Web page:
So, in this case, the first digit of the number is an 8 so we start counting right away: 8 is the first significant figure, so 5 is the second significant figure, therefore the 5 is our cut-off point. The digit after the 5 is a 2. This is less than 5, so we round down and the cut-off digit stays the same. Then, making all the digits after the cut-off zero, we get

8,529\,\,\text{ rounded to 2 significant figures is }\,\,8,500.

**Example: **Round 0.00589 to 2 significant figures.

So, we need to find the first non-zero term. We can see that the first 3 digits are zero, but the 4th digit is a 5, so this is our 1st significant figure. Therefore, the next digit along, the 8, is our 2nd significant figure and thus is our cut-off point. The digit after the 8 is a 9, which is bigger than 5, and so we round up, increasing the cut-off digit by 1, making the 8 into a 9. Then, making all the digits after the cut-off zero, we get

0.00589\,\,\text{ rounded to 2 significant figures is }\,\,0.0059.

This final example explains what to do when you have to round a 9 up (a common occurrence).

**Example: **Round 4.398 to 2 decimal places.

The 2nd digit after the decimal point, the 9, is our cut-off point. The digit after it is an 8, which is above 5, and so we must increase the 9 by 1. The problem is, increasing a 9 by 1 makes 10, so what do we do? Fortunately, it’s not too much trouble. The cut-off digit becomes zero, and the digit **before** it gets increased by 1. So, in this case, the 9 goes to zero and the 3 before it becomes 4. Then, making all the digits after the cut-off point zero, we get

4.398\,\,\text{ rounded to 2 decimal places is }\,\,4.40

Although 4.40 is exactly the same thing as 4.4, it helps to write the answer as 4.40 to remind both yourself and the person marking your work that you have actually rounded your answer to 2 decimal places and not 1.

## Example Questions

1) Round 560,180 to the nearest thousand.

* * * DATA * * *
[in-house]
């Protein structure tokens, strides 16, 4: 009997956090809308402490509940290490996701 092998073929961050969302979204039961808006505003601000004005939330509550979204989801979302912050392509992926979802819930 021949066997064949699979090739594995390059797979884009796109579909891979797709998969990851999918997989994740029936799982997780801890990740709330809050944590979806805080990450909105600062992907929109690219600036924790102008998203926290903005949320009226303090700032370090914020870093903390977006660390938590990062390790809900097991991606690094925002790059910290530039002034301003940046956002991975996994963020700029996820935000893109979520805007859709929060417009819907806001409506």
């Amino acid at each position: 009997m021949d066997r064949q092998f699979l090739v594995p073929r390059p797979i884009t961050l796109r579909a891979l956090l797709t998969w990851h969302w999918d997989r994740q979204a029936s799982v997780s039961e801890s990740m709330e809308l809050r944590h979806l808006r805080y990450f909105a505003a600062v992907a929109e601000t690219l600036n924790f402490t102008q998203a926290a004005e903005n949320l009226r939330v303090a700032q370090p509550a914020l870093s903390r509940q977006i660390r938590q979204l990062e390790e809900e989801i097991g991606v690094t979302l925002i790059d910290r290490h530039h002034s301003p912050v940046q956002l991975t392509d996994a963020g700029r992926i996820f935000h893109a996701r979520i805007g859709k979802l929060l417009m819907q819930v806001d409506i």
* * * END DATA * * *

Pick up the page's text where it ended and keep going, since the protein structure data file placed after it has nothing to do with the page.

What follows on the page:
The cut-off point is whichever digit is in thousands. Here, that is the 3rd digit along, i.e. the first zero. So, the digit after the cut-off point is a 1, which is less than 5, so we round down and the zero stays the same. Making the rest of the digits after the cut-off point zero, we get

560,180\,\,\text{ rounded to the nearest thousand is }\,\,560,000

2) Round 97.96 to 1 decimal place.

The first digit after the decimal point is our cut-off point. The digit after this is a 6, which is above 5, so we round up and cut-off digit, 9, increases by 1. Since we can’t squeeze a 10 into the space of one digit, we must make the cut-off digit into a zero and increase the digit before it by 1, so the 7 becomes an 8. Then, making the digits after the cut-off point zero, we get

97.96\,\,\text{ rounded to 1dp is }\,\,98.0

3) Round 0.02345 to 3 significant figures.

The first non-zero digit is this number is the 2, so this is the first significant figure. Moving two spaces along we see that the 4 is the 3rd significant figure and thus is our cut-off point. The digit after the 4 is a 5, meaning that we must round up and increase the cut-off digit by 1, i.e. the 4 becomes a 5. Then, making the digits after the cut-off point zero, we get

0.02345\,\,\text{ rounded to 3sf is }\,\,0.0235

## Rounding Numbers Revision and Worksheets

## Rounding Numbers Teaching Resources

For GCSE Maths tutors in Leeds to London and everywhere between, you are welcome to use our GCSE Maths rounding numbers resources as part of your teaching. The worksheets are a great way to set homework and the online tests provide a way of monitoring progress. If you are interested in receiving more tuition work then sign up to become a Maths Made Easy Tutor.